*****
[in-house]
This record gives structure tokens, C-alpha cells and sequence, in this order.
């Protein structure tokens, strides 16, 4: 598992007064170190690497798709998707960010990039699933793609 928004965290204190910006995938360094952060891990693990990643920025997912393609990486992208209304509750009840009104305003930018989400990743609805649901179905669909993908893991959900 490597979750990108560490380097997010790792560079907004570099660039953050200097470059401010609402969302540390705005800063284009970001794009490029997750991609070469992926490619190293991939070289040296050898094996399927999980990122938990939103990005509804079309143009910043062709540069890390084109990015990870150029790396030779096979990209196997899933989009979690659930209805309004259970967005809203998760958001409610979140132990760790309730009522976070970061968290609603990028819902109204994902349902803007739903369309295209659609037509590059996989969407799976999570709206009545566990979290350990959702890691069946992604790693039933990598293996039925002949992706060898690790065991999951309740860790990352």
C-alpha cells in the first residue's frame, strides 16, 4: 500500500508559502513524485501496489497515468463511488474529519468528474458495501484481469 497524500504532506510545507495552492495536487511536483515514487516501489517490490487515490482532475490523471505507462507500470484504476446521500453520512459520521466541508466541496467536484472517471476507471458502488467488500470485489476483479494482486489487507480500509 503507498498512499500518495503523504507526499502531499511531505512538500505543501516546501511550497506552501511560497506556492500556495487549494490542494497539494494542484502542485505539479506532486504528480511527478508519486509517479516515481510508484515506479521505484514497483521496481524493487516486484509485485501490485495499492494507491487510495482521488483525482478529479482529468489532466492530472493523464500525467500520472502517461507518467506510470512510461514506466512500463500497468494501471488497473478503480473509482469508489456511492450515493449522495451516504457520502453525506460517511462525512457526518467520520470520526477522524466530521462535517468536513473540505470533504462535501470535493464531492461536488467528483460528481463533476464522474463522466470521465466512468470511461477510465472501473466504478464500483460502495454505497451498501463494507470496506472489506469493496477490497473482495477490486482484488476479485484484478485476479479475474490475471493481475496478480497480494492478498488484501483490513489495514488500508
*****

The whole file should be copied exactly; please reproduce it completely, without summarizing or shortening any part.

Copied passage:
[in-house]
This record gives structure tokens, C-alpha cells and sequence, in this order.
């Protein structure tokens, strides 16, 4: 598992007064170190690497798709998707960010990039699933793609 928004965290204190910006995938360094952060891990693990990643920025997912393609990486992208209304509750009840009104305003930018989400990743609805649901179905669909993908893991959900 490597979750990108560490380097997010790792560079907004570099660039953050200097470059401010609402969302540390705005800063284009970001794009490029997750991609070469992926490619190293991939070289040296050898094996399927999980990122938990939103990005509804079309143009910043062709540069890390084109990015990870150029790396030779096979990209196997899933989009979690659930209805309004259970967005809203998760958001409610979140132990760790309730009522976070970061968290609603990028819902109204994902349902803007739903369309295209659609037509590059996989969407799976999570709206009545566990979290350990959702890691069946992604790693039933990598293996039925002949992706060898690790065991999951309740860790990352």
C-alpha cells in the first residue's frame, strides 16, 4: 500500500508559502513524485501496489497515468463511488474529519468528474458495501484481469 497524500504532506510545507495552492495536487511536483515514487516501489517490490487515490482532475490523471505507462507500470484504476446521500453520512459520521466541508466541496467536484472517471476507471458502488467488500470485489476483479494482486489487507480500509 503507498498512499500518495503523504507526499502531499511531505512538500505543501516546501511550497506552501511560497506556492500556495487549494490542494497539494494542484502542485505539479506532486504528480511527478508519486509517479516515481510508484515506479521505484514497483521496481524493487516486484509485485501490485495499492494507491487510495482521488483525482478529479482529468489532466492530472493523464500525467500520472502517461507518467506510470512510461514506466512500463500497468494501471488497473478503480473509482469508489456511492450515493449522495451516504457520502453525506460517511462525512457526518467520520470520526477522524466530521462535517468536513473540505470533504462535501470535493464531492461536488467528483460528481463533476464522474463522466470521465466512468470511461477510465472501473466504478464500483460502495454505497451498501463494507470496506472489506469493496477490497473482495477490486482484488476479485484484478485476479479475474490475471493481475496478480497480494492478498488484501483490513489495514488500508